It depresses the fuck out of me. When I’m reading, I skip that bit. Right now, though, I’m listening to the audiobook, which is less convenient to skip through. I grit my teeth and get through it, knowing that Mary’s first appearance is right around the corner, and that it will warm my heart again.

But that bit in “Mirror” is still there.

I firmly believe that we all enjoy problematic things, but that it is our responsibility to acknowledge and accept the problematic aspects of them, and to talk about them when they need to be talked about. No matter how much I enjoy Supernatural, the show is deeply fucked up in all kinds of ways, so much so that the structural misogyny of the show is almost incidental (almost) to the rest of it. No matter how much you enjoy Buffy, parts of it are deeply fucked up, like the entire story of the first Slayer, and the incredible whiteness of Buffy’s world.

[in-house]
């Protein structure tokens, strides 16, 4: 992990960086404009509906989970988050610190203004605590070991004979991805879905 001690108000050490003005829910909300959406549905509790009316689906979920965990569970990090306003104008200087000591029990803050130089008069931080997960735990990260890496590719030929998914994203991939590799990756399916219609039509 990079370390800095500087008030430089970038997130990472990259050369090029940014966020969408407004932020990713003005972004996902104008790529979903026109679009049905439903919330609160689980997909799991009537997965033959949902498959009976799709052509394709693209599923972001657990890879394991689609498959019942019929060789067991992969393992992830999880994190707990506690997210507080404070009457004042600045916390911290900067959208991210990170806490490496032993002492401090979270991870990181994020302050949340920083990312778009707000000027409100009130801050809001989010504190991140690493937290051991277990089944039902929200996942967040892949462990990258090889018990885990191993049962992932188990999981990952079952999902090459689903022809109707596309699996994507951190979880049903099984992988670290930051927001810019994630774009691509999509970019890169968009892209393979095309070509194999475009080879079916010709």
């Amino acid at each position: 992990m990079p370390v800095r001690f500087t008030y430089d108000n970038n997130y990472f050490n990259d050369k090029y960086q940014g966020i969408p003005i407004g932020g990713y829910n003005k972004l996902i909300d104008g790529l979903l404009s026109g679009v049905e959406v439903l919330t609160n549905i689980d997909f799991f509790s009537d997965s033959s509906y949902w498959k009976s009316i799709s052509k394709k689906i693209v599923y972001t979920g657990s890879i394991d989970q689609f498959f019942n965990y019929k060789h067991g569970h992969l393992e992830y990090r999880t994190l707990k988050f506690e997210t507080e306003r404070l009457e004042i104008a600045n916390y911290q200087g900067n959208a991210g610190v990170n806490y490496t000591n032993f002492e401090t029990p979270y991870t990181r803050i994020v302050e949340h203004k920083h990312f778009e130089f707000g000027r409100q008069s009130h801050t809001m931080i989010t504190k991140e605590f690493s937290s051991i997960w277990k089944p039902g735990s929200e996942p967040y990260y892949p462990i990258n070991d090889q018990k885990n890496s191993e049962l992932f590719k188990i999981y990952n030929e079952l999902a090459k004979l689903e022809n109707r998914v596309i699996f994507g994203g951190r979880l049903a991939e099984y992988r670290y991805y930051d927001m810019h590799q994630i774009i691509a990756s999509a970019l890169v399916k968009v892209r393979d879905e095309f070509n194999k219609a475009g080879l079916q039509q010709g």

There are other problems with Spider’s work, and I generally see and acknowledge them. But this is the one that always hits me like a punch in the gut.

*Jeanne was a dancer, and part of the same ill-fated program as Christa McAuliffe. She had planned to go to space to work on creating zero gee dance. Before she got her ride up, the program died with Challenger and McAuliffe, so she and Spider wrote those books, and they are beautiful.

**With, alas, some of the real-women-have-curves, skinny-women-look-like-boys language that I know, with the maturity I have now, to be pretty awful, but at the time it was very affirming for me. What? I was barely a teen. It gave me hope.